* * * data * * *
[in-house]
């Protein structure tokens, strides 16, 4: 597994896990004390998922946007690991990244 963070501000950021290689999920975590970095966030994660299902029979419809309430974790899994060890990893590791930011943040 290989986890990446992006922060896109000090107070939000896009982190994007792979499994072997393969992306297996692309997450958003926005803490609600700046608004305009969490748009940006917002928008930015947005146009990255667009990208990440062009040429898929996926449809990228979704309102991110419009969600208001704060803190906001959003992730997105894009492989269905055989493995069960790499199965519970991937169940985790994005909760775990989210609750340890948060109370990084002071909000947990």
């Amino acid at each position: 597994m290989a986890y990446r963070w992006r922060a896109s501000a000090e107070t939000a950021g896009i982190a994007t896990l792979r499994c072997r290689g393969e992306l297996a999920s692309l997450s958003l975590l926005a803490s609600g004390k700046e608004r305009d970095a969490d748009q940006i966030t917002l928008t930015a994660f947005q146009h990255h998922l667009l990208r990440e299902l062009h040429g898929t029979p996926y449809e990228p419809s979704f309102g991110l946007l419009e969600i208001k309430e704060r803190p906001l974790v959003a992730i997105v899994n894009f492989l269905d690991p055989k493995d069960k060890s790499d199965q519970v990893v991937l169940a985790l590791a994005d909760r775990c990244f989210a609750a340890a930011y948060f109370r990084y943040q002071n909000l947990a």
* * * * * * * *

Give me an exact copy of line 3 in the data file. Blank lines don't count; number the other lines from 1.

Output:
């Amino acid at each position: 597994m290989a986890y990446r963070w992006r922060a896109s501000a000090e107070t939000a950021g896009i982190a994007t896990l792979r499994c072997r290689g393969e992306l297996a999920s692309l997450s958003l975590l926005a803490s609600g004390k700046e608004r305009d970095a969490d748009q940006i966030t917002l928008t930015a994660f947005q146009h990255h998922l667009l990208r990440e299902l062009h040429g898929t029979p996926y449809e990228p419809s979704f309102g991110l946007l419009e969600i208001k309430e704060r803190p906001l974790v959003a992730i997105v899994n894009f492989l269905d690991p055989k493995d069960k060890s790499d199965q519970v990893v991937l169940a985790l590791a994005d909760r775990c990244f989210a609750a340890a930011y948060f109370r990084y943040q002071n909000l947990a």